Thaksinomics Compared

A recent post at New Mandala asks how bad is Thaksinomics, the suite of policies associated with Thailand’s former Prime Minister Thaksin Shinawatra and the parties and movements which have succeeded him. The post contains some nice illustrative data but struggles to be convincing because it leaves unspecified the question of how bad compared to what?

Being exact about the benchmarks for evaluating Thaksinomics is hard. But it is necessary for the data to be meaningful, or even for the question to be coherent. The only explicit comparison that we see is Thailand’s economic growth compared to Australia’s, but this isn’t too revealing: Australia’s higher GDP per capita means that we should expect it to grow more slowly than Thailand, as any textbook in modern economic growth will show.

To make headway on this question, we need to find some way to compare Thailand with some kind of Thailand that didn’t have Thaksin as PM from 2001-6. Here we see the fundamental problem of causal inference, because it’s impossible to do this. We cannot observe Thailand without Thaksin.

A recent approach pioneered by Alberto Abadie, Alexis Diamond, and Jens Hainmueller (forthcoming AJPS, ungated here) offers a structured way to think about how to answer such questions. The intuition is that we should look for some country which is a good comparison for Thailand—following the same strategy that motivates the Australia comparison—but that we can use a weighted average of other countries’ experiences to provide an estimate of what Thailand would have looked like from 2001 until today rather than any one country.

Like the New Mandala post, let’s focus on GDP growth. The procedure is that we (1) specify the determinants of GDP growth, (2) find the weighted average of countries that best matches Thailand’s record of GDP growth prior to 2001, (3) use those weights in combination with the determinants of GDP growth to simulate a path of GDP growth after 2001. Maria Wihardja and I recently applied this methodology to understand the effects of Indonesia’s decentralization (gated, ungated PDF), and it offers one way of confronting the fundamental problem of causal inference for macro-level policy changes.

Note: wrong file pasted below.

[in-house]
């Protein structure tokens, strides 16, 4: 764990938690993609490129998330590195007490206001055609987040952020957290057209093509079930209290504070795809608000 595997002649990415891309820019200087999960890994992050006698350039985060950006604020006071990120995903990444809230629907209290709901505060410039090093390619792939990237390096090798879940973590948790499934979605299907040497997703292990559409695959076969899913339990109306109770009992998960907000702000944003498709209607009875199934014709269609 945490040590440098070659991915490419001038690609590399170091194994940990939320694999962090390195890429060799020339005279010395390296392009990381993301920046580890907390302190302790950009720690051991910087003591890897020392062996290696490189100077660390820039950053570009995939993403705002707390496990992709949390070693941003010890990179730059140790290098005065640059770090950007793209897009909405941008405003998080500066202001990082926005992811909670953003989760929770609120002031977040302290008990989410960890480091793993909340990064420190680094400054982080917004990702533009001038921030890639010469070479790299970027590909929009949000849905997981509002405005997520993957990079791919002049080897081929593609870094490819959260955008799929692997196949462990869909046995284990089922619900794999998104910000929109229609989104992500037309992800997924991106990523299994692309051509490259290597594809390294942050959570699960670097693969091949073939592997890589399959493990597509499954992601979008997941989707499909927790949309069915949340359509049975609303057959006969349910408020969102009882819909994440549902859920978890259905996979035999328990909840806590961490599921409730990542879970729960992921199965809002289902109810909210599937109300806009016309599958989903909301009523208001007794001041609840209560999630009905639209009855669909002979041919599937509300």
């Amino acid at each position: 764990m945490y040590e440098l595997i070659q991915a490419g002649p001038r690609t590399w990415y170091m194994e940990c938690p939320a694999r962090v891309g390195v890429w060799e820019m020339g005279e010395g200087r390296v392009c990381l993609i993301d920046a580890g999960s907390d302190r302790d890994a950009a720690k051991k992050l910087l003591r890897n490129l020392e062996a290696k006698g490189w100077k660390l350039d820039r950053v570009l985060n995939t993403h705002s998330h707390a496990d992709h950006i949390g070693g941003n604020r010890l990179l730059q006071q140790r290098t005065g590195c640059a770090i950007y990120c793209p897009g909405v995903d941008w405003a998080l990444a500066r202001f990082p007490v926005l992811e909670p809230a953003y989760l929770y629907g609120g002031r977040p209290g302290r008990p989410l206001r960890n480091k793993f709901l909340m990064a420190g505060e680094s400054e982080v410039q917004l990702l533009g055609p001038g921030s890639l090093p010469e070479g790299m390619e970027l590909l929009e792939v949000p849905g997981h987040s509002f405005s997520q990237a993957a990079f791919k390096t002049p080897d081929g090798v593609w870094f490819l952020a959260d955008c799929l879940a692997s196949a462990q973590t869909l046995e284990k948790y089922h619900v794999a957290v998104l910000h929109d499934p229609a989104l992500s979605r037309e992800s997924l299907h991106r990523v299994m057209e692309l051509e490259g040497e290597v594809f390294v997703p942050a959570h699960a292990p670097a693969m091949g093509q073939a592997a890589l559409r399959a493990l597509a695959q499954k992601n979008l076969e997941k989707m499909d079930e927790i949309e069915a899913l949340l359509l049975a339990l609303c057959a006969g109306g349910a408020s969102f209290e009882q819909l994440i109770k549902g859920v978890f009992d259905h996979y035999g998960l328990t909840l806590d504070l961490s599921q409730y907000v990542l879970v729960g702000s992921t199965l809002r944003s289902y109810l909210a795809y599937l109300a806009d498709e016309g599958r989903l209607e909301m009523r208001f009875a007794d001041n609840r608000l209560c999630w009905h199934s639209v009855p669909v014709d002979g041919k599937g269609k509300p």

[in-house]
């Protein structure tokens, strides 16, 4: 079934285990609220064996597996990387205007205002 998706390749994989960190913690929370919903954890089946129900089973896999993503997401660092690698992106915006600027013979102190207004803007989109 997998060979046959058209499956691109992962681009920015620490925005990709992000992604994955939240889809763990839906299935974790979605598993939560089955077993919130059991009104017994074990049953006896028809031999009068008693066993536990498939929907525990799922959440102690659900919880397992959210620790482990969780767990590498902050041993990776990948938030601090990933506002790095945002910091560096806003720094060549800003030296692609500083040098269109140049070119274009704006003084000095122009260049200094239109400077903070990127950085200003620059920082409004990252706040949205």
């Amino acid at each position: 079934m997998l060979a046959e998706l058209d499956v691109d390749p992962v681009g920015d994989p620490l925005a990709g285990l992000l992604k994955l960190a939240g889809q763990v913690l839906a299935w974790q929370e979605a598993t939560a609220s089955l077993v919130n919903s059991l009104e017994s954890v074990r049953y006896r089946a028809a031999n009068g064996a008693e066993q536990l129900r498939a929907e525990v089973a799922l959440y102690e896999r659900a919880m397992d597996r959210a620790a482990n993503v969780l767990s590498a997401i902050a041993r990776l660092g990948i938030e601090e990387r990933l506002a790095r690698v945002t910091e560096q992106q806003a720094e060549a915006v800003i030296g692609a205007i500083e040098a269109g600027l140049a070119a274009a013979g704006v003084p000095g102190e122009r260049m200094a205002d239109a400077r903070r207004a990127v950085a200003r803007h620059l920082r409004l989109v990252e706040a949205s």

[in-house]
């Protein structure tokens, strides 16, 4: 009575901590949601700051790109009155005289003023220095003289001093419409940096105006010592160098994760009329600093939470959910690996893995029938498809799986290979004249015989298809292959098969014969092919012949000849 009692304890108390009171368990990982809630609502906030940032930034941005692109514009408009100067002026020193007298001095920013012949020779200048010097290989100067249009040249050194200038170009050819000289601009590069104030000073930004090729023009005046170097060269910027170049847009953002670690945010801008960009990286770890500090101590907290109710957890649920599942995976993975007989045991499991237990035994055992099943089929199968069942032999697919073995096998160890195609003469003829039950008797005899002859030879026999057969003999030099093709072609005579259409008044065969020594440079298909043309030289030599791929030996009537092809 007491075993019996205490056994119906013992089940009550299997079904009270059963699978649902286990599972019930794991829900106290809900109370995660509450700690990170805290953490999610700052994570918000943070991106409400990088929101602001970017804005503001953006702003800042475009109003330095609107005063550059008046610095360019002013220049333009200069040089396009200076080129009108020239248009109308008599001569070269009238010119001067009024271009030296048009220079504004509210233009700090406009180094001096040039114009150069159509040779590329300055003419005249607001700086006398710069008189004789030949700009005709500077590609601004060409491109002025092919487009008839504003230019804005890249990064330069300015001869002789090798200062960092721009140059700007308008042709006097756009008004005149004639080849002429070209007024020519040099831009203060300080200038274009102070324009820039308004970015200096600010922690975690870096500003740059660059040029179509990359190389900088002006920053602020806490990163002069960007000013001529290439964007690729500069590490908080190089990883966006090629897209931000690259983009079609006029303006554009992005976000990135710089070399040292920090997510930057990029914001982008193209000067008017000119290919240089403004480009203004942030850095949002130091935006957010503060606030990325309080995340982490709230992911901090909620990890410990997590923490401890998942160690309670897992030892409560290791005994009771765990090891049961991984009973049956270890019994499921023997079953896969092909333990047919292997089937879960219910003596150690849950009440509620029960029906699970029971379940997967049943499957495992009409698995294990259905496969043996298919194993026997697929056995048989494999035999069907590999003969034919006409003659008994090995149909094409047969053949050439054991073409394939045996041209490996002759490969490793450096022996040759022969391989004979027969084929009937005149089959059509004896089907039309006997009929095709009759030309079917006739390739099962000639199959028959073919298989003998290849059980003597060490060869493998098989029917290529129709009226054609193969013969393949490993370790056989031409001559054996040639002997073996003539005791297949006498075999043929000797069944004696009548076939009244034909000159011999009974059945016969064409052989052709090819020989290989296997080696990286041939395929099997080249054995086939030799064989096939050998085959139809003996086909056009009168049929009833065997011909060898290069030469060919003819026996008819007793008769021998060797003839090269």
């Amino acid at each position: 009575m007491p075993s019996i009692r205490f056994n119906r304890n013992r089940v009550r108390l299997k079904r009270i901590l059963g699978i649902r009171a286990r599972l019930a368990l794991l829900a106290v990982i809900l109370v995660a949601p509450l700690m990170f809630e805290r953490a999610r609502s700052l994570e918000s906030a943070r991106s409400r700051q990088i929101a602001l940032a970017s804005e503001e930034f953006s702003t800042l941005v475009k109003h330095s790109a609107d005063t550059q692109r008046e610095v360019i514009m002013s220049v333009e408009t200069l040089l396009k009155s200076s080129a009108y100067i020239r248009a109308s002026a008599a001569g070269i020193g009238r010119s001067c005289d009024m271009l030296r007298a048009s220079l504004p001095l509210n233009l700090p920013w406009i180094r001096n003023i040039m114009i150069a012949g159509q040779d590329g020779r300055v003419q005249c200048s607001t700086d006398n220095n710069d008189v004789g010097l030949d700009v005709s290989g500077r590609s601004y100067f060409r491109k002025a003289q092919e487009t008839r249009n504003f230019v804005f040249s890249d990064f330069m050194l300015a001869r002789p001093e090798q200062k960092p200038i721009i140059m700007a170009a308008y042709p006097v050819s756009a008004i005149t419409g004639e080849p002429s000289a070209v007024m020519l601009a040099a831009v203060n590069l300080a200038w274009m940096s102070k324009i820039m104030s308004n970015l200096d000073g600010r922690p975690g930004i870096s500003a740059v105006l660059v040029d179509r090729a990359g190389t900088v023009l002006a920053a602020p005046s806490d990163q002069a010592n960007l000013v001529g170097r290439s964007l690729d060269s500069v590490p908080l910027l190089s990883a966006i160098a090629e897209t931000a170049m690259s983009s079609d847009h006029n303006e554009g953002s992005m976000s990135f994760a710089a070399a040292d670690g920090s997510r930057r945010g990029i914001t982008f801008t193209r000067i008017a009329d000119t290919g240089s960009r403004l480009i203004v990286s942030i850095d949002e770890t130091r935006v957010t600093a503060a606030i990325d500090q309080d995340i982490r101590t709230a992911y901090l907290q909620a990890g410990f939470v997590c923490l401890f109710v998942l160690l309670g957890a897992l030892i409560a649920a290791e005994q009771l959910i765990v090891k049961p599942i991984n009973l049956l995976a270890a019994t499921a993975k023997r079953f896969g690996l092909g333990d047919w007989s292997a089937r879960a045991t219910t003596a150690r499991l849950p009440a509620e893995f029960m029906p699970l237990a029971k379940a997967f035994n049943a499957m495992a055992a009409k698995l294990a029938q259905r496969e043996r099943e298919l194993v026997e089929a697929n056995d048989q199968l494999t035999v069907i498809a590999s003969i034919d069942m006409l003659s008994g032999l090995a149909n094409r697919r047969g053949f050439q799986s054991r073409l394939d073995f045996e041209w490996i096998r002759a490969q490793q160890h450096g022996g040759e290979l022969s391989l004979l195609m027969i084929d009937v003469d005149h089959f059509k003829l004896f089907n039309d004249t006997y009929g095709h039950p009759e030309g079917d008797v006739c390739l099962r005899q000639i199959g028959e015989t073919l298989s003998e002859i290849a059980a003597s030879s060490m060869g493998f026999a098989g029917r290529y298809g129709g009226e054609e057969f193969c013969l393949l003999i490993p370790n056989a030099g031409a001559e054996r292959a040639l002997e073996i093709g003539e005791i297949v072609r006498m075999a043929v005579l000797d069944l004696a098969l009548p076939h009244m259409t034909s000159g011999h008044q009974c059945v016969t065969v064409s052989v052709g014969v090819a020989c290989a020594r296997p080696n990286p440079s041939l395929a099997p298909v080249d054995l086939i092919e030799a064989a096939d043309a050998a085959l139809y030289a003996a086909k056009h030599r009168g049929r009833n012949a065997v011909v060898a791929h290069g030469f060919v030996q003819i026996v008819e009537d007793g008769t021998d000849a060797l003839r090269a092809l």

We can do this very easily (the R code is here). Let’s specify the predictors of GDP growth to be log of GDP, population, economic openness, investment as a share of GDP, and level of democracy. We’ll look at 1980-2010, and set 2001 at the treatment year. We’ll also specify that the synthetic control country should match Thailand in 1980 (onset of the analysis window), 1990 (prior to the 1990s boom), 1996 (prior to the Asian Financial Crisis), and 1998 (at the depth of the crisis). Here is what we find.

synthetic thailand

The red lines correspond to 2001 (Thaksin elected) and 2006 (Thaksin ousted). We can see that Thailand actually did do better than our best prediction of what Thailand’s growth would have been between 2001 and 2006. We also see that the pattern reverses after 2006. In case you’re curious, the weighting matrix has positive weights for Indonesia (.363), South Korea (.321), Malaysia (.212), and Swaziland (.102). Our best guess of the effect of Thaksin on economic growth is positive between 2001 and 2006, but that it turned negative afterwards. One possible interpretation is that the country’s ongoing political crisis since the 2006 coup has overwhelmed whatever benefits Thaksinomics might have brought.

This analysis makes a lot of assumptions. However, the benefit of such an analysis is that these assumptions are clear, they are reproducible, and they are contestable: if you disagree, you can show me how different assumptions lead to different conclusions.

Comments 2

  1. joelselway January 5, 2014

    I haven’t read his work in detail, but Andrew Townsend has done a lot of work on the impact of Thaksin’ micro-credit schemes. I think he uses longitudinal household data. Anyway, I have been meaning to read it for some time, but the abstract seems to indicate some positive effects of some of Thaksin’s policies.

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